Therefore, even if the premise of equating patient responsibility to responsible choices was watertight, a pronounced gap in both information and knowledge impairs informed decisions.2,5 This gap is particularly problematic among vulnerable populations (eg, the poor, ethnic minorities, the uninsured).15

Enter Value-Based Insurance Design

Value-based insurance design (VBID) can help plug the inherent shortfalls in across-the-board patient cost-sharing.1 Instead of focusing on cost or even quality, VBID focuses on value,2 aligning the financial and nonfinancial incentives of the various stakeholders and complementing other current initiatives to improve quality and subdue costs, such as high-deductible consumer-directed health plans (CDHPs), pay-for-performance (P4P), and disease management (DM).2 The overarching goal of VBID is better population health rather than saving money.8,18

We and our colleagues first introduced VBID (then called benefit-based copayment) in 2001.1,16 VBID has since evolved and been successfully deployed. More recently, VBID and VBID concepts have been incorporated into proposed healthcare reform bills in both the US House of Representatives and the Senate, with the latter expressly calling for a VBID demonstration program for Medicare.19,20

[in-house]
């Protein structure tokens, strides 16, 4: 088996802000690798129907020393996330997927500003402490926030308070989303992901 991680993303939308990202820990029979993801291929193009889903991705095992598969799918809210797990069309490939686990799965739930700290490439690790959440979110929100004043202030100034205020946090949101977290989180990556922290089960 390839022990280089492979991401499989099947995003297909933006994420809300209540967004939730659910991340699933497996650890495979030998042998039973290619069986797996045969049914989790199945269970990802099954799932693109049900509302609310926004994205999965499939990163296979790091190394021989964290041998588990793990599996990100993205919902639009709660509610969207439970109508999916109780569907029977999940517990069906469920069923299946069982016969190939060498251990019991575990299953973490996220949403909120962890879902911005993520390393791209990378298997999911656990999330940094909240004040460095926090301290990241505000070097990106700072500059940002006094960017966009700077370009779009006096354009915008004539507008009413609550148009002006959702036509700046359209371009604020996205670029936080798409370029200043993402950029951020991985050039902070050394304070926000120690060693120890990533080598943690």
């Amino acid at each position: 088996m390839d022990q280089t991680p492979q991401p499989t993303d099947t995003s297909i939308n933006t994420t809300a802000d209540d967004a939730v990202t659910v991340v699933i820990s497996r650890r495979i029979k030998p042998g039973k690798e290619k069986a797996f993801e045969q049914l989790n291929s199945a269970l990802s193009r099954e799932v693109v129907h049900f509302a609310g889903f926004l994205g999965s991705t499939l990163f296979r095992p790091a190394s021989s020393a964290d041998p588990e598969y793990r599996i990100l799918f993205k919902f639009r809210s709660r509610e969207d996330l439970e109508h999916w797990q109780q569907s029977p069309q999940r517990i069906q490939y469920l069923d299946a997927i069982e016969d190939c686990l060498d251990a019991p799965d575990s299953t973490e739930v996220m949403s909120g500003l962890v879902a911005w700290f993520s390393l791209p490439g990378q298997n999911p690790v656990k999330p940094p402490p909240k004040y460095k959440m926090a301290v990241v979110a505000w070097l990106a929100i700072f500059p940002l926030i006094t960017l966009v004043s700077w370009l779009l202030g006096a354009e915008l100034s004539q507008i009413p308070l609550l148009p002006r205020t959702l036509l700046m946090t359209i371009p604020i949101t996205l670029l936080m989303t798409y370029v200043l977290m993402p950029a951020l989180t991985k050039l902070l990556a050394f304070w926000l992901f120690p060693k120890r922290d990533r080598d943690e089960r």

VBID Defined

Approach and Scope

VBID is system-oriented and population health-centered, yet more targeted than across-the-board solutions.1 Similar to those solutions, VBID recognizes that greater patient involvement and cost-sharing remain important to help solve the current systemic problems.1 But VBID takes a "clinically sensitive, fiscally responsible" path to align incentives2 and mitigate the negative clinical effects associated with increased cost-sharing2,9,21 by:

  • Decreasing cost-sharing for interventions that are known to be effective and increasing cost-sharing for those that are not. Cost-sharing amounts are set in relation to the clinical value, not the cost, of a specific intervention to a targeted patient group.2,9 Targeting accounts for heterogeneity.

  • More explicitly guiding patients to use high-value, and avoid low-value, interventions-addressing the information gap.